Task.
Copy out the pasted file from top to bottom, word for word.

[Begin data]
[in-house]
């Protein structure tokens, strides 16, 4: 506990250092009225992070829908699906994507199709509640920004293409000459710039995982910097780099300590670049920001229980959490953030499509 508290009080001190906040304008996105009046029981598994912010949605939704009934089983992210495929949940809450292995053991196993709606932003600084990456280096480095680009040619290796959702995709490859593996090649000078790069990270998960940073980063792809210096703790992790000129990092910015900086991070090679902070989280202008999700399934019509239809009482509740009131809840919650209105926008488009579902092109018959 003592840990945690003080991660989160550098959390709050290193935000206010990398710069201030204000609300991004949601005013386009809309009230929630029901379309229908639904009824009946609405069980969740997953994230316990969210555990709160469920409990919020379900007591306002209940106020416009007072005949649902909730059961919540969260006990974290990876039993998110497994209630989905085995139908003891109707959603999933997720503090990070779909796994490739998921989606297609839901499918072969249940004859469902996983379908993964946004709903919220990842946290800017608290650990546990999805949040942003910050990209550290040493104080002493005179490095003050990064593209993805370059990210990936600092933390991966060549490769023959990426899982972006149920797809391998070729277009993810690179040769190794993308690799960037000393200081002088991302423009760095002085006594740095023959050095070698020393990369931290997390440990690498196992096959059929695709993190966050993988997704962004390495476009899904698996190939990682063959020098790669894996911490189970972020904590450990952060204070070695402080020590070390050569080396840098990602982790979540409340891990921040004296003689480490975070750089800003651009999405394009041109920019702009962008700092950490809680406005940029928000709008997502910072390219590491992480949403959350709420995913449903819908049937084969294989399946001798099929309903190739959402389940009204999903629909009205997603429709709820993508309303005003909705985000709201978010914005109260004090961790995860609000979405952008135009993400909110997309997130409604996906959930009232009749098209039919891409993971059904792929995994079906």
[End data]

[in-house]
């Protein structure tokens, strides 16, 4: 506990250092009225992070829908699906994507199709509640920004293409000459710039995982910097780099300590670049920001229980959490953030499509 508290009080001190906040304008996105009046029981598994912010949605939704009934089983992210495929949940809450292995053991196993709606932003600084990456280096480095680009040619290796959702995709490859593996090649000078790069990270998960940073980063792809210096703790992790000129990092910015900086991070090679902070989280202008999700399934019509239809009482509740009131809840919650209105926008488009579902092109018959 003592840990945690003080991660989160550098959390709050290193935000206010990398710069201030204000609300991004949601005013386009809309009230929630029901379309229908639904009824009946609405069980969740997953994230316990969210555990709160469920409990919020379900007591306002209940106020416009007072005949649902909730059961919540969260006990974290990876039993998110497994209630989905085995139908003891109707959603999933997720503090990070779909796994490739998921989606297609839901499918072969249940004859469902996983379908993964946004709903919220990842946290800017608290650990546990999805949040942003910050990209550290040493104080002493005179490095003050990064593209993805370059990210990936600092933390991966060549490769023959990426899982972006149920797809391998070729277009993810690179040769190794993308690799960037000393200081002088991302423009760095002085006594740095023959050095070698020393990369931290997390440990690498196992096959059929695709993190966050993988997704962004390495476009899904698996190939990682063959020098790669894996911490189970972020904590450990952060204070070695402080020590070390050569080396840098990602982790979540409340891990921040004296003689480490975070750089800003651009999405394009041109920019702009962008700092950490809680406005940029928000709008997502910072390219590491992480949403959350709420995913449903819908049937084969294989399946001798099929309903190739959402389940009204999903629909009205997603429709709820993508309303005003909705985000709201978010914005109260004090961790995860609000979405952008135009993400909110997309997130409604996906959930009232009749098209039919891409993971059904792929995994079906």